It may seem easier to "maintain without changing" than to "create new value". In fact, from the perspective of the field, however, "maintaining without changing" is extremely difficult. With many factors that cannot be easily changed, such as feeling, sound, and size, the demands of our customers are becoming higher and higher. If materials and shapes of parts are changed to further enhance mechanical durability, the click feeling will change slightly. The "difficulty of maintaining what is ordinary" is how to bring them closer to their original state with other elements.

New challenges for even higher quality

As high-performance mouses and other devices for gaming applications continue to expand in scale, the demand for click precision of switches is further increasing. It is practically impossible to produce switches with exactly the same load without any error. However, due to the characteristics of the mouse, the less difference there is in the click feeling (load) between the left and right buttons of the mouse, the more comfortable it is for the customer to operate. One of the factors contributing to load changes is the material. Even in the materials we purchase, there are variations in hardness, thickness, among others at levels that are not normally apparent. Differences in materials also cause miniscule differences in the way the spring bends and returns, which leads to minute changes in load.

Therefore, we are currently utilizing statistical methods to provide products that satisfy our customers.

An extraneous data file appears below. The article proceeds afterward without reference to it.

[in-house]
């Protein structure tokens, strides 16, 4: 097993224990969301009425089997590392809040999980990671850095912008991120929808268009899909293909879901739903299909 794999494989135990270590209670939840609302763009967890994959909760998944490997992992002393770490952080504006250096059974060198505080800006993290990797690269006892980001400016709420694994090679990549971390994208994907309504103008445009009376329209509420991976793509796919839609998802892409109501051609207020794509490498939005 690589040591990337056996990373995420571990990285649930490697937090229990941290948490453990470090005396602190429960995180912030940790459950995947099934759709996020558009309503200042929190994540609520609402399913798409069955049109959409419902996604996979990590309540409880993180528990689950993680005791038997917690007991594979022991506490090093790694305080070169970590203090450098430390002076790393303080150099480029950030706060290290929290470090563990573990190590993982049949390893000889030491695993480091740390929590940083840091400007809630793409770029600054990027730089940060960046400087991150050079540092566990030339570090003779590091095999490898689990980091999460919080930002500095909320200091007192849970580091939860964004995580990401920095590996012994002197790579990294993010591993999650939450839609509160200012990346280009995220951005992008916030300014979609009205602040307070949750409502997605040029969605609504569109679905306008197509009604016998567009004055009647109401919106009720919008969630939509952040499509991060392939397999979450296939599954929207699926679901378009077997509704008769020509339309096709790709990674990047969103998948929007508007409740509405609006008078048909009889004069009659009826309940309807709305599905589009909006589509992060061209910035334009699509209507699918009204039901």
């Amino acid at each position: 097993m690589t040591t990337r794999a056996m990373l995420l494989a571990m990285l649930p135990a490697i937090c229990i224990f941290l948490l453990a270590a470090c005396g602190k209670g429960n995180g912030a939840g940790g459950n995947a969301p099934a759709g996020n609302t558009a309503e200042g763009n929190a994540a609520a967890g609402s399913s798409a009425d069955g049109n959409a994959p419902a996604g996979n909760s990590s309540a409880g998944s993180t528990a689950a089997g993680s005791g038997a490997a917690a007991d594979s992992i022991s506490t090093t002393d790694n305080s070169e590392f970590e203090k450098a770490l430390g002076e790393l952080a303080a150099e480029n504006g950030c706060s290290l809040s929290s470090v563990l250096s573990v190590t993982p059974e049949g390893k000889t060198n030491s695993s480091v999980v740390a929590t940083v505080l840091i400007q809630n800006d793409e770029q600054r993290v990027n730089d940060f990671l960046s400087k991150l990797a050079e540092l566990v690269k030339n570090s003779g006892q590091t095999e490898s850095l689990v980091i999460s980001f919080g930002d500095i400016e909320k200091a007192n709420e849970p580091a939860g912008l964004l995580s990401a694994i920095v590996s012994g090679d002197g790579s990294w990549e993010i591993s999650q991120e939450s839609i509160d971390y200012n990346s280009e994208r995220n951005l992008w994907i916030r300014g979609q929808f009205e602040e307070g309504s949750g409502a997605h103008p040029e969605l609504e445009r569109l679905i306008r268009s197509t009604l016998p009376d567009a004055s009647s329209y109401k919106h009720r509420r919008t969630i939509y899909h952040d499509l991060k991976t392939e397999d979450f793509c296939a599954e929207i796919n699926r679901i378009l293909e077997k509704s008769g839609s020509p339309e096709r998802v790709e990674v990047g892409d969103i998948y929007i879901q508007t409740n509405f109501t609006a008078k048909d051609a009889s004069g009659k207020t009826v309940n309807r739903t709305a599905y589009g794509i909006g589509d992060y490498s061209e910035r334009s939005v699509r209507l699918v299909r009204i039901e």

We are analyzing the correlation among various factors that are assumed to affect load, based on accumulated on-site data, and examining new process control methods. In order to provide products that satisfy our customers, we are working together with our on-site members to take on new challenges and achieve a higher level of production system and finer load control.

The correlation of dozens of complex factors is being verified, and the effects of the factors on loading errors and the need for factor control are being discussed among the members.

Developer Makino's desire to be close to customers through "customer value creation"

Osamu Makino
Business Management Division HQ Development Division
Device and Module Solution Company

Looking back on my long life with switches, I realize once again that OMRON's switches for mouses are what they are today thanks to the support of all the people who have been involved in the development of switches for mouses.

The sales members were very close to the customer and made sure that the customer's voice was heard. In order to provide our customers with stable, high-quality mass-produced products, our production members devised a variety of quality control measures. Planning members worked to coordinate delivery dates to ensure products were delivered to customers. All the members involved in the business worked together to support OMRON's business for mouses.

I am proud to say that OMRON is a manufacturer that can create business together with its customers. In the spirit of "creating customer value", we will continue to contribute to the expansion of OMRON's switch business by creating products in line with customer applications.

Related Contents

Contact us